A study has found that reducing the protein portion of the diet from 15 percent to 10 percent can increase calorie intake by 12 percent in just four days, suggesting that proper protein consumption levels play a key role in avoiding obesity. Also, 70 percent of the increased calorie intake was the result of snacking, which often involves less than ideal nutrition choices. The researchers found that the body has a specific appetite for protein and when protein consumption is low, it drives the body to increase energy intake, which means a higher calorie intake. The study may mean that, when the body automatically increases its calorie intake in response to a decrease in protein consumption, more calories come from the readily available choices of foods rich in fat and carbohydrates, which are calorie-rich. Diets that cut protein intake may contribute to weight gain. This study was released October 12, 2011 by the journal PLoS One and will appear in a future issue. However, it is available online now at without cost.


Watermelons trigger a loss of fat with no loss of lean tissue, resulting in weight loss, reported an October 2011 study on animals that were fed watermelon juice for eight weeks. They also showed fewer lesions linked to hardening of the arteries, and lower cholesterol.


A new study is both surprising and disturbing: surprising because it was conducted by grade school students and subsequently accepted for scientific presentation; and disturbing because it found that, although one in four kindergarten students were not able to distinguish between medicine and candy, the same inability to make this distinction was found for one in five of their teachers. Twenty candies and medical pills were shown to 30 very young students and 30 adult teachers, who were asked if they were looking at a candy or a pill. The teachers fared only slightly better than the students, many of whom could not read. The most common mistakes included mistaking Mylanta and Tums for SweeTARTS, and Sine-off for Reeses Pieces. The study, conducted by children who are now in grade seven, also surveyed how these medicinal items are stored at home. It was found that 78 percent of both teachers and students did not safely store medicines in locked, or even out-of-reach, places. This unpublished study was presented October 17, 2011 in Boston at American Academy of Pediatrics National Conference, by students of Ayer Elementary School in Cincinnati.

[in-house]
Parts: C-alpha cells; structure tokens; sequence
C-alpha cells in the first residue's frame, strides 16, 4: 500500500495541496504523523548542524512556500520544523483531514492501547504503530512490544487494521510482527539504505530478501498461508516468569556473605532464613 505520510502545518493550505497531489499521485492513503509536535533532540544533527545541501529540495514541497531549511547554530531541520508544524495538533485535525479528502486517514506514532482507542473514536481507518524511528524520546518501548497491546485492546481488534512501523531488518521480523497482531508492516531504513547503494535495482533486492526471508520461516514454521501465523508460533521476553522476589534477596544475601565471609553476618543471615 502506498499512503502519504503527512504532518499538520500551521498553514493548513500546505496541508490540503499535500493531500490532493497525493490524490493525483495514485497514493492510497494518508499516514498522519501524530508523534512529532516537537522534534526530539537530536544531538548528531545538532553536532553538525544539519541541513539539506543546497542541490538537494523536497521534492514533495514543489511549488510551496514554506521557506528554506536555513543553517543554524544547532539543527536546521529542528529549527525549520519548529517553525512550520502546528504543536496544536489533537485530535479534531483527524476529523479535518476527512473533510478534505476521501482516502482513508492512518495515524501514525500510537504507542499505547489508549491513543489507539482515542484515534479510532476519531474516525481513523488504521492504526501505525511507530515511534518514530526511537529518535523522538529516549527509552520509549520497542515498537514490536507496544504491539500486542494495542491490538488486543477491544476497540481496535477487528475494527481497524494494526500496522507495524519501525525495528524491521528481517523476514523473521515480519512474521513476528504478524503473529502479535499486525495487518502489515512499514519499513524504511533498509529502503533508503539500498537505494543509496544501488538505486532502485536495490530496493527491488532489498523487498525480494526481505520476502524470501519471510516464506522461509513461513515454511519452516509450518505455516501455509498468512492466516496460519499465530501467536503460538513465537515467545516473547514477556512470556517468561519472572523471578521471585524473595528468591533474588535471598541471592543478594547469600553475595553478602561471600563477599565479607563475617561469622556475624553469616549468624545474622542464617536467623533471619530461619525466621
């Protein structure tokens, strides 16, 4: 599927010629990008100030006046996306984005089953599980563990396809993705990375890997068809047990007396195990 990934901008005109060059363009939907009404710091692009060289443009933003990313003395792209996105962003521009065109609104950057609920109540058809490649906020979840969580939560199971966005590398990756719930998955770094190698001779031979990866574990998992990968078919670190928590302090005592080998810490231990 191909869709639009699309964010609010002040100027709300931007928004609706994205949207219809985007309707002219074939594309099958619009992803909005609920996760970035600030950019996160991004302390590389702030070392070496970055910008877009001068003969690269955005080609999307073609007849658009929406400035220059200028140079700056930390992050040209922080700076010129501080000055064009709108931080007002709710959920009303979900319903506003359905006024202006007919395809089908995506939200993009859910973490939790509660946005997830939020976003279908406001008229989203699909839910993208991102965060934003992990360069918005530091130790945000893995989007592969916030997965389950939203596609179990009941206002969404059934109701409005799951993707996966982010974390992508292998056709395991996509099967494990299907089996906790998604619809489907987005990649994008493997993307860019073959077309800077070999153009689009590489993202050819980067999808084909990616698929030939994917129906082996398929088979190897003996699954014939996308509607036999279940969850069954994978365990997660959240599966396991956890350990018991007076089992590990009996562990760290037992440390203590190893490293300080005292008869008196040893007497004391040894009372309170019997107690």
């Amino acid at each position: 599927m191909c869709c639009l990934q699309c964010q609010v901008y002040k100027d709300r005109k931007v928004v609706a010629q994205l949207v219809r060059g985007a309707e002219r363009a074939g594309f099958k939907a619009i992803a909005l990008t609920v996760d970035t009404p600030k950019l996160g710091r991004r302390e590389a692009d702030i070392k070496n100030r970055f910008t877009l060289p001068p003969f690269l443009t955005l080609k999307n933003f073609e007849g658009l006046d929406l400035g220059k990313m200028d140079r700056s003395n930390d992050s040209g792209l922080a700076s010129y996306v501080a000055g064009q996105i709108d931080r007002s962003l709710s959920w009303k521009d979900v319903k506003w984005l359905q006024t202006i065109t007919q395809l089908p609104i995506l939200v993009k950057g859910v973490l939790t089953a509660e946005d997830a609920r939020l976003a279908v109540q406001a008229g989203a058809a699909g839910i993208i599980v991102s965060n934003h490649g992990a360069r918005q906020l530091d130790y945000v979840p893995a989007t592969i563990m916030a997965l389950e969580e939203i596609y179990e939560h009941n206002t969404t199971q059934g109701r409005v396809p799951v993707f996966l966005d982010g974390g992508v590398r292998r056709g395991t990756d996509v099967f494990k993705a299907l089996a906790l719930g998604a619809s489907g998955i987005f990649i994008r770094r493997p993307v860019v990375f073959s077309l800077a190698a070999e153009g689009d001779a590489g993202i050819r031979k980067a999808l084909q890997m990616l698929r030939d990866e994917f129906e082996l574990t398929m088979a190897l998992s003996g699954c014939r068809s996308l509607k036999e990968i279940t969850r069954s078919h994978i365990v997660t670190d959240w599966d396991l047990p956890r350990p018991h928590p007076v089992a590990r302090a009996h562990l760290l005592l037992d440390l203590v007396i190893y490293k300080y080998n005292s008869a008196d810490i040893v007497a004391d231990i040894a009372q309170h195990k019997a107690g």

Researchers have found that teens who experience the regular disruption to their circadian cycles that is a part of shift work, before the age of 20, have a higher risk of developing multiple sclerosis, or MS. (Circadian cycles are the daily cycles of the body. Disruption of these patterns is believed to disturb melatonin secretion and increase inflammatory responses, promoting disease. These disruptions were previously linked to higher risk of cardiovascular disease, thyroid disorders, and cancer. MS is a central nervous system, autoimmune inflammatory disorder that has an environmental component, which can include lifestyle factors.) Shift work was defined as permanent or alternating working hours between 9 pm and 7 am. Subjects ranged in age from 16 to 70. Results showed a two-fold increase in MS risk for those who worked night shifts for three years or longer before age 20, compared to those who had never worked these off-hours. The exact mechanism for the increased risk of MS is not known. This study was released October 17, 2011 by the Annals of Neurology and will publish in a future issue. It is available online at with subscription or fee.